Radio 1's Annie finally gets her place in the sun
Amid the fake breasts and muscles of a spectacular Miami pool party, the rising star of the Radio 1 schedules has come a long way from working in a supermarket. Ian Burrell reports
Monday 07 April 2008
The girls are in scraps of bikini, their upper bodies groaning with silicone, and they're gyrating beside musclebound men who can match them inch-for-inch with their protruding pectorals. Meanwhile, little Annie "Mac" MacManus stands amidst this mass of beautiful people, choreographing its movement by means of the mix of eclectic music that she calls her "mash up".
She is under the Miami sun, looking out across Ocean Drive at the multiple shades of blue where clear skies merge with the Atlantic. At her back is the swimming pool of the Surfcomber Hotel, a scene of flesh and frolicking. At Annie's side are various figures of DJing repute; Pete Tong, Goldie, Mark Ronson.
Yet, not too long ago, she was living a quite different existence. Stuck in the nondescript Hampshire town of Farnborough, working in a supermarket and studying for a post-graduate qualification in radio, the highlight of her week was shopping at a car-boot sale in a multi-storey car park.
The tale of how she went from the then to the now, standing before the gym-honed hordes in her red-rimmed Diesel sunglasses, matching black-and-red dress and with a chunky hip-hop gold necklace (it's actually the strap of a Marc Jacobs handbag) hanging off her shoulders, should be an inspiration to every young media wannabe.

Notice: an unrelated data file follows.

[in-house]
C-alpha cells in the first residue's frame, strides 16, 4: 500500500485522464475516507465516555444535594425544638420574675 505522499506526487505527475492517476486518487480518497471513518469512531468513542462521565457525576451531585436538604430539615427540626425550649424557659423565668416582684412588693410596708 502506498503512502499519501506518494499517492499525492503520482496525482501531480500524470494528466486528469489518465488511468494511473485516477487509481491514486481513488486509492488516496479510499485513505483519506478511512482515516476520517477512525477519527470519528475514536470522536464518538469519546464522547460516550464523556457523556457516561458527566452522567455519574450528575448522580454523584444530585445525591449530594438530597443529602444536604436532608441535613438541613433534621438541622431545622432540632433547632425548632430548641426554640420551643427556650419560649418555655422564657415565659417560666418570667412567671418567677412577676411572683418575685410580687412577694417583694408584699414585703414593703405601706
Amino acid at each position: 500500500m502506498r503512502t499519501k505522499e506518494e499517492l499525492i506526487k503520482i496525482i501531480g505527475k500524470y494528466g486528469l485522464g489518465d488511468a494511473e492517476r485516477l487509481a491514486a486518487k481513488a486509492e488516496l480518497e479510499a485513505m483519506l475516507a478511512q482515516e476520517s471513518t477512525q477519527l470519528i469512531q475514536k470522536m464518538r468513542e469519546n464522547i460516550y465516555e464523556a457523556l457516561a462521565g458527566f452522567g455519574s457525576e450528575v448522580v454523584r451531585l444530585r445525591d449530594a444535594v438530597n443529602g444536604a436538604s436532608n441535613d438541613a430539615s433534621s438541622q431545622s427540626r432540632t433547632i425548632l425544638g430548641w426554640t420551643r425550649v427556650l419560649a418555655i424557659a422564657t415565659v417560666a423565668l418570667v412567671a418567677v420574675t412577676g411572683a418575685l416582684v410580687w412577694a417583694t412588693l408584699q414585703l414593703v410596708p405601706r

Not that her latest experience is one of unbridled joy. The prospect of broadcasting live on BBC Radio 1, while deejaying for a hard-to-please crowd at Miami's famed Winter Music Conference, shredded the 29-year-old's nerves. As she watched Tong rocking the crowd, prior to her own performance, she was close to tears. "It took me half an hour to stop shaking, I was absolutely bricking it."
Unlike Tong, Annie Mac is not a big name on the international DJ circuit. And unlike him, she was not planning to give the Miami crowd the mix of house classics they wanted but rather to broaden their musical horizons. "When you've got something that's going perfectly and you know you are going to challenge people, well, not everybody is going to be happy. It was hugely intimidating. Over here people don't know who I am and you just want people to like you," she says, adding in an imploring voice: "Please dance, please clap."
Afterwards she is honest enough to admit that "not everyone liked the music" but, from a neutral's perspective, the partying slowed not a jot as the rising star of the Radio 1 schedule strayed into new territories, with flavourings of hip-hop, indie rock and punk.
Annie Mac is a pivotal figure at Radio 1. Her innovative Friday night show Annie Mac's Mash Up perfectly fits the network's remit of breaking new British music. In addition, she is standing in for Sara Cox on Saturdays and Sundays while the latter is on maternity leave, and was hand-picked as a face of the BBC multimedia Switch project, which is aimed at engaging with teenagers and includes the BBC2 music show Sound, which she presents with Nick Grimshaw.
She has worked her way up the greasy pole, having joined the station as a broadcast assistant to Steve Lamacq in 2002 at the age of 23. "I had given myself a little deadline: I wanted to be on Radio 1 by the time I was 26."
A Dubliner who – in between going clubbing – studied English literature at Queen's University, Belfast, MacManus decided she wanted to work in radio in the final year of her degree. After her "miserable" year in Farnborough ("it's still the biggest culture-shock I've ever experienced in my life"), she moved to London to live with her brother and the other members of his band, The Crimea.